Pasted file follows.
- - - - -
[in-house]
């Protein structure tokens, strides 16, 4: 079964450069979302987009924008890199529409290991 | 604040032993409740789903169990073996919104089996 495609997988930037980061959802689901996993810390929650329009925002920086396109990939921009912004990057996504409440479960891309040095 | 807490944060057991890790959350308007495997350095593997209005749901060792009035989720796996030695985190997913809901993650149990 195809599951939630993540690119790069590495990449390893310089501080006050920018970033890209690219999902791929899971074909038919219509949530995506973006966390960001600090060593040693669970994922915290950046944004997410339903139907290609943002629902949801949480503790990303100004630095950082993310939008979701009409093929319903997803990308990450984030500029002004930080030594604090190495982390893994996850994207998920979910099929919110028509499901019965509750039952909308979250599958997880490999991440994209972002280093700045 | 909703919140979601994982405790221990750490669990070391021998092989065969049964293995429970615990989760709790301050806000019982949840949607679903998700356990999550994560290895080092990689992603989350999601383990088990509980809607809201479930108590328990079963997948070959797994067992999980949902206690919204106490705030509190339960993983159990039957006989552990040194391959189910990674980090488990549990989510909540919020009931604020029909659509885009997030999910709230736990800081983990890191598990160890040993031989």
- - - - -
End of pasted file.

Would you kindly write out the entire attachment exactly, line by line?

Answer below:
[in-house]
């Protein structure tokens, strides 16, 4: 079964450069979302987009924008890199529409290991 | 604040032993409740789903169990073996919104089996 495609997988930037980061959802689901996993810390929650329009925002920086396109990939921009912004990057996504409440479960891309040095 | 807490944060057991890790959350308007495997350095593997209005749901060792009035989720796996030695985190997913809901993650149990 195809599951939630993540690119790069590495990449390893310089501080006050920018970033890209690219999902791929899971074909038919219509949530995506973006966390960001600090060593040693669970994922915290950046944004997410339903139907290609943002629902949801949480503790990303100004630095950082993310939008979701009409093929319903997803990308990450984030500029002004930080030594604090190495982390893994996850994207998920979910099929919110028509499901019965509750039952909308979250599958997880490999991440994209972002280093700045 | 909703919140979601994982405790221990750490669990070391021998092989065969049964293995429970615990989760709790301050806000019982949840949607679903998700356990999550994560290895080092990689992603989350999601383990088990509980809607809201479930108590328990079963997948070959797994067992999980949902206690919204106490705030509190339960993983159990039957006989552990040194391959189910990674980090488990549990989510909540919020009931604020029909659509885009997030999910709230736990800081983990890191598990160890040993031989």